Ex-professor from San Jose pleads guilty to setting three wildfires during Dixie’s early days

A former college professor from San Jose pleaded guilty to setting three wildfires in the early days of the Dixie Fire in summer 2021.

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Gary Stephen Maynard, 49, faces up to 20 years in a prison and a $250,000 fine for each of the three counts of arson on federal property, the U.S. Justice Department said in a press release following the plea Thursday in Sacramento. His sentencing is set for May 9.

He was charged with setting four fires — Cascade, Everitt, Ranch and Conard — and under the plea agreement admitted to three counts.

From September 2019 to December 2020, Maynard was an adjunct faculty member in the sociology department of Santa Clara University. He also taught online courses during the pandemic shutdown at Sonoma State University, Monterey Peninsula College and Chapman University, in Orange County.

On Aug. 7, 2021, he was arrested in an area that had been closed to the public because of the Dixie Fire. In the five days prior to the arrest, investigators had tracked Maynard using a device placed on his car, recording his movements in forestland between Redding and Susanville. Three wildfires, believed to be deliberately set, were found along his route.

Maynard had first come under suspicion on July 20, in the aftermath of a small fire discovered by mountain bikers on the southern flank of Mount Shasta. A Forest Service fire investigator came across Maynard trying to free his high-centered Kia Soul on a forest road and attempted to question him about the fire but found him agitated and uncooperative.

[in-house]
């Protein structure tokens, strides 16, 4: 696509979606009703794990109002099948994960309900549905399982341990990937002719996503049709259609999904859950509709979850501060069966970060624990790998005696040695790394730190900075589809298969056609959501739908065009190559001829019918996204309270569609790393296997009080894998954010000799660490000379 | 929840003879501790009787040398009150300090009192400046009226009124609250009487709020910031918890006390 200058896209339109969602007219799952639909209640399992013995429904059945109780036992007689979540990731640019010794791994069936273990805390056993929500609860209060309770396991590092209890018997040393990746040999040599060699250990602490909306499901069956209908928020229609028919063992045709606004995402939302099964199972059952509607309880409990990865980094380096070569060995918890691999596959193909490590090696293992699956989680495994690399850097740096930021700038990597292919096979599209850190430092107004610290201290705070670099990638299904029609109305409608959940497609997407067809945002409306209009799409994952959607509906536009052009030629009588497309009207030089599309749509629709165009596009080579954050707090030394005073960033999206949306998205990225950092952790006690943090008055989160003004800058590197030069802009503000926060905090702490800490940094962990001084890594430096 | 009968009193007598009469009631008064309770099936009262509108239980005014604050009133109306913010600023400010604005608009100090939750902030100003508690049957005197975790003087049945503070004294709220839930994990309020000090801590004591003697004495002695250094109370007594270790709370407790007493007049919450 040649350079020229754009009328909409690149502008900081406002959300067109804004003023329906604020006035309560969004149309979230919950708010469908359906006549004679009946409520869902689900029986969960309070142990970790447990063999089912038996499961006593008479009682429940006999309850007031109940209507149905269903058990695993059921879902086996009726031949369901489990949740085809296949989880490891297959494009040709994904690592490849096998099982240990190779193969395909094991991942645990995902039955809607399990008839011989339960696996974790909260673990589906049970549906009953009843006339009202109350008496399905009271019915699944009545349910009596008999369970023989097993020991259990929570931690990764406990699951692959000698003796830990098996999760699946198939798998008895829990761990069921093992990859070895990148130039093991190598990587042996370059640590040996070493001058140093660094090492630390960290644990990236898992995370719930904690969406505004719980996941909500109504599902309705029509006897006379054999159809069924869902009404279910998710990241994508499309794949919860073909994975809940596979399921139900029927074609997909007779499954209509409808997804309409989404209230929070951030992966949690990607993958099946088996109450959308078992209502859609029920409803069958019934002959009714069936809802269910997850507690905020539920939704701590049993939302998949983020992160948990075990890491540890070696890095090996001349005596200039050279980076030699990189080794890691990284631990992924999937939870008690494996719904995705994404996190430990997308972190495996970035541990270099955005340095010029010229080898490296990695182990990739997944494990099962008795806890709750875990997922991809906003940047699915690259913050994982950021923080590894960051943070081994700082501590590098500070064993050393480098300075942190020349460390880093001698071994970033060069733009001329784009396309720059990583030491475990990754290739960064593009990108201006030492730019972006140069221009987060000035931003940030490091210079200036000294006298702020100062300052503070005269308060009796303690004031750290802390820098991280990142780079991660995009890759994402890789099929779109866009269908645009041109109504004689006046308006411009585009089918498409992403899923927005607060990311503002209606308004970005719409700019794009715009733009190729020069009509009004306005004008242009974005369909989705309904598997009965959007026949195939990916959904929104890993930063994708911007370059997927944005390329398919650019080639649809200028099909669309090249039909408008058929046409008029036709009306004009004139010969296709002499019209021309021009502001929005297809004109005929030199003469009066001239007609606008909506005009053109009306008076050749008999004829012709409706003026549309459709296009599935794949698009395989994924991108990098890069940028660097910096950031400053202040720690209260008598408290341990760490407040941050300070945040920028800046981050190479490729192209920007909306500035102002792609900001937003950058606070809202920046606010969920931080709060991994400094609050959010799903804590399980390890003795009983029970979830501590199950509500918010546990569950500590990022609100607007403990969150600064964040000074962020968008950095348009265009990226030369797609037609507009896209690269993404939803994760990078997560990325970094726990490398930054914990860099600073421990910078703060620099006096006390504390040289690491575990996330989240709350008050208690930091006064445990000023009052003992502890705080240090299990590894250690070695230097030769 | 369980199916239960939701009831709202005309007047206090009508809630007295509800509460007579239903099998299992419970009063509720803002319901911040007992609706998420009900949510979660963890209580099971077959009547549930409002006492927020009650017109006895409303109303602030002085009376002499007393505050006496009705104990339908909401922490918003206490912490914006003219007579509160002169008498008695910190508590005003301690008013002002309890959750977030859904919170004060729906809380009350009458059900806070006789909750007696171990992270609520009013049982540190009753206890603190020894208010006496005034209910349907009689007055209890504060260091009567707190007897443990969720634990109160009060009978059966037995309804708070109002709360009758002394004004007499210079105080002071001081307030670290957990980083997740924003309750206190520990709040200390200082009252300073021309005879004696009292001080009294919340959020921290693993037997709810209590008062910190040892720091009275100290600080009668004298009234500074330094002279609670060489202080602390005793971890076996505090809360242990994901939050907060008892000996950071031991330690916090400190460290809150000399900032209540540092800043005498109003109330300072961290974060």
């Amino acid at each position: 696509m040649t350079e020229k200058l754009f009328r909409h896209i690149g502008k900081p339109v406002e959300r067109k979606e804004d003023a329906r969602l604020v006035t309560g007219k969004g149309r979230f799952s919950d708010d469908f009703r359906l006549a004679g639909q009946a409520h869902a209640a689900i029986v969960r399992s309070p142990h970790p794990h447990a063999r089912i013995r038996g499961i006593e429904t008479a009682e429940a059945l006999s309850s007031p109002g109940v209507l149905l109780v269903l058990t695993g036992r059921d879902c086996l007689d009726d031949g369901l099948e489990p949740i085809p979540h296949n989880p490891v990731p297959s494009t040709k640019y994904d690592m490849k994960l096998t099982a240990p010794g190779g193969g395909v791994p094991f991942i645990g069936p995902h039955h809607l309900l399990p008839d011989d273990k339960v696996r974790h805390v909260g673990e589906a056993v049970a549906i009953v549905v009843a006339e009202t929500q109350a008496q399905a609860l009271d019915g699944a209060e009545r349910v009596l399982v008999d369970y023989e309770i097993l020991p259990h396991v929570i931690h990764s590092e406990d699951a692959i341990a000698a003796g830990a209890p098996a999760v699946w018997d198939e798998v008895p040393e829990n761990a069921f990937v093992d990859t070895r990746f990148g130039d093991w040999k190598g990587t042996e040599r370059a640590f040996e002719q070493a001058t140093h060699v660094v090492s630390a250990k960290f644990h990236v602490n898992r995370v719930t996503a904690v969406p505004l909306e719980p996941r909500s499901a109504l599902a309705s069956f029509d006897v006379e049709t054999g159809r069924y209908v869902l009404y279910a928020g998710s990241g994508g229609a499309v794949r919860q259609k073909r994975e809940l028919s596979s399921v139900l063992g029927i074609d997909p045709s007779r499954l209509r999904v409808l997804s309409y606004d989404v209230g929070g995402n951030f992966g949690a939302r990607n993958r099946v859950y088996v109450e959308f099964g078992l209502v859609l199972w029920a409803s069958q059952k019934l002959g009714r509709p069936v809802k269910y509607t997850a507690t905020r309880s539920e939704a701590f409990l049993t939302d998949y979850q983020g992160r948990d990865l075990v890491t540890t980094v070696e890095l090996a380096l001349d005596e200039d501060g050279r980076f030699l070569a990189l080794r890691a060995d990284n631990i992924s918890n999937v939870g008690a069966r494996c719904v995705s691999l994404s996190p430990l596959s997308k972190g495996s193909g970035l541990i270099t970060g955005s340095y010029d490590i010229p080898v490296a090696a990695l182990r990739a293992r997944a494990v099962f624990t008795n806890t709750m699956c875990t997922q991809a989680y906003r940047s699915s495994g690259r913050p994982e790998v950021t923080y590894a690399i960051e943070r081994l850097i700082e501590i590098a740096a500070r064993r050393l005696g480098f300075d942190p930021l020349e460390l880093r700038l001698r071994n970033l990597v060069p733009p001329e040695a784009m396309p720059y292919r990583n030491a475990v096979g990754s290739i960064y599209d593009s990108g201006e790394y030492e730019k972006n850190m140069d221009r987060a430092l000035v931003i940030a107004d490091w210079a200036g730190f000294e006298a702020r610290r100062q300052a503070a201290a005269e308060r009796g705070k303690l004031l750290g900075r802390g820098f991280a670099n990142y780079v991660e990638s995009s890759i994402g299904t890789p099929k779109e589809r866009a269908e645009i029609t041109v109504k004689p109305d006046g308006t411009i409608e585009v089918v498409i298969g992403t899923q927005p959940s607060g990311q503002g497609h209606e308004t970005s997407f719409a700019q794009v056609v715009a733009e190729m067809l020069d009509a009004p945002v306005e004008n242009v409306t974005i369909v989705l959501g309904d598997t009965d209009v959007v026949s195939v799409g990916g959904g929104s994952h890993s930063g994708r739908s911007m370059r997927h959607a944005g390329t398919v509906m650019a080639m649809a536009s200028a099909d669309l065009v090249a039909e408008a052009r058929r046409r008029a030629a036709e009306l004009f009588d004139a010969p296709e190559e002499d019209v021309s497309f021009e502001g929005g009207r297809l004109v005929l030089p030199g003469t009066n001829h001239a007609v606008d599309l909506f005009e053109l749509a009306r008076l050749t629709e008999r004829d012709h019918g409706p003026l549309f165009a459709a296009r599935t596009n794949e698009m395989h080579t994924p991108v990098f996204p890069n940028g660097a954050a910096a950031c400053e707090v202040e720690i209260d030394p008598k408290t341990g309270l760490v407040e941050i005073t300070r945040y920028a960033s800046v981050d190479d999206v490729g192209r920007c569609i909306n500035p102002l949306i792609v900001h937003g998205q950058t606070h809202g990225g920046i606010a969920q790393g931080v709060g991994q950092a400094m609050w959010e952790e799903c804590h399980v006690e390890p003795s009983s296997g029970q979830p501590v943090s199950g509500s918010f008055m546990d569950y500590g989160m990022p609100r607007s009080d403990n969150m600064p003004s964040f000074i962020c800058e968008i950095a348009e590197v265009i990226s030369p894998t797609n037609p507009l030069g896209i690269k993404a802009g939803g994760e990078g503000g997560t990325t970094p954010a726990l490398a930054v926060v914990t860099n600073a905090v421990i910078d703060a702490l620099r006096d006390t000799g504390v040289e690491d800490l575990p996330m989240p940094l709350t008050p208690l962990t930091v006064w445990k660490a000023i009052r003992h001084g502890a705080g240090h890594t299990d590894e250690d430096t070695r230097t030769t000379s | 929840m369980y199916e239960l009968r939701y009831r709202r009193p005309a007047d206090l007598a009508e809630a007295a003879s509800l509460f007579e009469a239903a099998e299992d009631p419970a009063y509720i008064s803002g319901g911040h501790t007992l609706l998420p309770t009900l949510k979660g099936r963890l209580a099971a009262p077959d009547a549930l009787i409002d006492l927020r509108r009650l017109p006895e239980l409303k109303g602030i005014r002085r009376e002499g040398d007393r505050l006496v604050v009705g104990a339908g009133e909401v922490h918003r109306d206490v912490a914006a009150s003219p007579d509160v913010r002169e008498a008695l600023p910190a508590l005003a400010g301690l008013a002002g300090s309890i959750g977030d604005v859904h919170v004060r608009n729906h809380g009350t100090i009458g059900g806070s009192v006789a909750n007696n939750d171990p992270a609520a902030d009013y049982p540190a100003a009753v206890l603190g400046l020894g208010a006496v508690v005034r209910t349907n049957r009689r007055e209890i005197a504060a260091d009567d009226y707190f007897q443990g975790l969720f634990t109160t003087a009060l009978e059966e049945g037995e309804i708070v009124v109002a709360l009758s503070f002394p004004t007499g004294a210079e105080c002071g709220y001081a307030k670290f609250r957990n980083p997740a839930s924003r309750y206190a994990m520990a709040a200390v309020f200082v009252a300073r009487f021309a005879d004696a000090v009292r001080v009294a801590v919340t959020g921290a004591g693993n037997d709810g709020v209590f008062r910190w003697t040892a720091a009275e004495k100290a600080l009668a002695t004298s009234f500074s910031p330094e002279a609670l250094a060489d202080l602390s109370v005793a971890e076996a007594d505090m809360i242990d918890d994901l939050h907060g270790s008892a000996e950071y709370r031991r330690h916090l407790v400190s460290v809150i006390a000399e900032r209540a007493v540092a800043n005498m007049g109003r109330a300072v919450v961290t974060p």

When tire tracks matching the Kia’s were found near a second fire the next day on Mount Shasta, a warrant was obtained to track Maynard’s phone position. That led investigators to the Kia, found Aug. 3 outside a Susanville grocery store. A tracking device was placed on it, yielding the information that linked Maynard to three other wildfires.

This map shows the location of the fires and Maynard’s locations as cited in the arrest affidavit.

The investigation turned up information that one of Maynard’s colleagues had contacted the police with concerns about his well-being in October 2020.

“This concerned citizen told officers that Maynard had told her he was suffering from anxiety, depression, split personality, and that he wanted to kill himself,” according to the affidavit. The colleague said Maynard had left his San Jose home and was apparently living out of his car even as he continued to teach online classes.

The fires he was accused of setting, though extinguished in their early stages, were called potentially dangerous to crews fighting the Dixie Fire. “Maynard’s fires were placed in the perfect position to increase the risk of firefighters being trapped between fires,” a prosecutor wrote in arguing against bail for the suspect.

Dixie, which started on July 13, 2021, went on to burn 963,309 acres in five counties over the next 3½ months. It is the largest single wildfire in California history.

 

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